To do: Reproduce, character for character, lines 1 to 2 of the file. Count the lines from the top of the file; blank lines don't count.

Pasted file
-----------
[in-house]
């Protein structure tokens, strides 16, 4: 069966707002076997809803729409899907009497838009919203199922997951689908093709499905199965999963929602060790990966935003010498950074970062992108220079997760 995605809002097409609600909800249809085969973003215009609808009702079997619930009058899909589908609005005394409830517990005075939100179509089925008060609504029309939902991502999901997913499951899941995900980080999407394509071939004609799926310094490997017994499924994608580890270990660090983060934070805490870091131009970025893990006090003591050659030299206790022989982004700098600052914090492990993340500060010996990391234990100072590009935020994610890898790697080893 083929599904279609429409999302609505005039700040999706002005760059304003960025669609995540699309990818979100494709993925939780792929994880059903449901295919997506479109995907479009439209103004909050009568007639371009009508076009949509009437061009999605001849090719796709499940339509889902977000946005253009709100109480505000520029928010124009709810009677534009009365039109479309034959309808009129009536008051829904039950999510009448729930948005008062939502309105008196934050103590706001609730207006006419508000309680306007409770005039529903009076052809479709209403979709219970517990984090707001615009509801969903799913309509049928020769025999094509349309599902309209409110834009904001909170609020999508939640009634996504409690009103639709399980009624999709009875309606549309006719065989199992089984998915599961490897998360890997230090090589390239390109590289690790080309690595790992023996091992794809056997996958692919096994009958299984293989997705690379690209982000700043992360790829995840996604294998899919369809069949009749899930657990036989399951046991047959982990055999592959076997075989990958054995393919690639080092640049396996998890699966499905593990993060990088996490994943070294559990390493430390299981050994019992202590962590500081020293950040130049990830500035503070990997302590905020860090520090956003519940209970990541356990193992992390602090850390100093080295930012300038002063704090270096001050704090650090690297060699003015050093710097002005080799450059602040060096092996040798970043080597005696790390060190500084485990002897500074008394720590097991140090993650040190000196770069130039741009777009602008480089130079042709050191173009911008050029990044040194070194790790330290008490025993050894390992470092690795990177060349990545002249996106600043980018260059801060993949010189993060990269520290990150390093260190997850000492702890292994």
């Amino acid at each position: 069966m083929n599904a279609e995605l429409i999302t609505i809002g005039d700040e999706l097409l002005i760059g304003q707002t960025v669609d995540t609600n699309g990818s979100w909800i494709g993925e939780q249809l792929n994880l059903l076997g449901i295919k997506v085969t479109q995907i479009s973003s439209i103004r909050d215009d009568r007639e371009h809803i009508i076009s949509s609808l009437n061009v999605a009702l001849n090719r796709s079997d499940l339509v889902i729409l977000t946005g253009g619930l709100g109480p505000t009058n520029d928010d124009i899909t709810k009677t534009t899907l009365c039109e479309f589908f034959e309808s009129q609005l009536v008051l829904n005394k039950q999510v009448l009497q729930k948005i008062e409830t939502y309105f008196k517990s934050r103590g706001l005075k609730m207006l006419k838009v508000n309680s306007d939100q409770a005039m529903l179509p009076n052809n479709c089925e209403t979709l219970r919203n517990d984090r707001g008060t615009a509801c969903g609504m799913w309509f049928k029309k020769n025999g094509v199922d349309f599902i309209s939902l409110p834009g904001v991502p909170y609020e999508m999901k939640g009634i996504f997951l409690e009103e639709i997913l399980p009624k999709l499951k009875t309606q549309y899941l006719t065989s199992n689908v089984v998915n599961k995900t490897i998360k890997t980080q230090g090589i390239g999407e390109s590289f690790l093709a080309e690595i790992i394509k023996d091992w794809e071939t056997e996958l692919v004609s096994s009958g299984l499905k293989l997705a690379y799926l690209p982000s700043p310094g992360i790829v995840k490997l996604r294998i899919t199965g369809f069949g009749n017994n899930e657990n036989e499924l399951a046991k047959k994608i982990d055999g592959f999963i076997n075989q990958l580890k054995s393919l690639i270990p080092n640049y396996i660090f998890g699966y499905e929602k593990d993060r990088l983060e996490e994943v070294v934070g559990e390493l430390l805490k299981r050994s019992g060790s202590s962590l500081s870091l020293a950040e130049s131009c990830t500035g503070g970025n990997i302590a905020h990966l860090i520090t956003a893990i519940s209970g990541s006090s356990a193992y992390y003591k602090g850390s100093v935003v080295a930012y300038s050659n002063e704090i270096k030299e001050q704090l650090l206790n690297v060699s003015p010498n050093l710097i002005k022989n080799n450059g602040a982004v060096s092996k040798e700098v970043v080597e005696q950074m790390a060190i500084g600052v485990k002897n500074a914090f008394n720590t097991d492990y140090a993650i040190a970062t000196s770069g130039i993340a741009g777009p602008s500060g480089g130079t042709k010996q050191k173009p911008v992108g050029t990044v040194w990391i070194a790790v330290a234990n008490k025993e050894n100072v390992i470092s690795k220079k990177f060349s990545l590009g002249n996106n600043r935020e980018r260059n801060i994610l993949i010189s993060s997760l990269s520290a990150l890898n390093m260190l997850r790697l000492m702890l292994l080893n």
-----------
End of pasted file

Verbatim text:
[in-house]
């Protein structure tokens, strides 16, 4: 069966707002076997809803729409899907009497838009919203199922997951689908093709499905199965999963929602060790990966935003010498950074970062992108220079997760 995605809002097409609600909800249809085969973003215009609808009702079997619930009058899909589908609005005394409830517990005075939100179509089925008060609504029309939902991502999901997913499951899941995900980080999407394509071939004609799926310094490997017994499924994608580890270990660090983060934070805490870091131009970025893990006090003591050659030299206790022989982004700098600052914090492990993340500060010996990391234990100072590009935020994610890898790697080893 083929599904279609429409999302609505005039700040999706002005760059304003960025669609995540699309990818979100494709993925939780792929994880059903449901295919997506479109995907479009439209103004909050009568007639371009009508076009949509009437061009999605001849090719796709499940339509889902977000946005253009709100109480505000520029928010124009709810009677534009009365039109479309034959309808009129009536008051829904039950999510009448729930948005008062939502309105008196934050103590706001609730207006006419508000309680306007409770005039529903009076052809479709209403979709219970517990984090707001615009509801969903799913309509049928020769025999094509349309599902309209409110834009904001909170609020999508939640009634996504409690009103639709399980009624999709009875309606549309006719065989199992089984998915599961490897998360890997230090090589390239390109590289690790080309690595790992023996091992794809056997996958692919096994009958299984293989997705690379690209982000700043992360790829995840996604294998899919369809069949009749899930657990036989399951046991047959982990055999592959076997075989990958054995393919690639080092640049396996998890699966499905593990993060990088996490994943070294559990390493430390299981050994019992202590962590500081020293950040130049990830500035503070990997302590905020860090520090956003519940209970990541356990193992992390602090850390100093080295930012300038002063704090270096001050704090650090690297060699003015050093710097002005080799450059602040060096092996040798970043080597005696790390060190500084485990002897500074008394720590097991140090993650040190000196770069130039741009777009602008480089130079042709050191173009911008050029990044040194070194790790330290008490025993050894390992470092690795990177060349990545002249996106600043980018260059801060993949010189993060990269520290990150390093260190997850000492702890292994």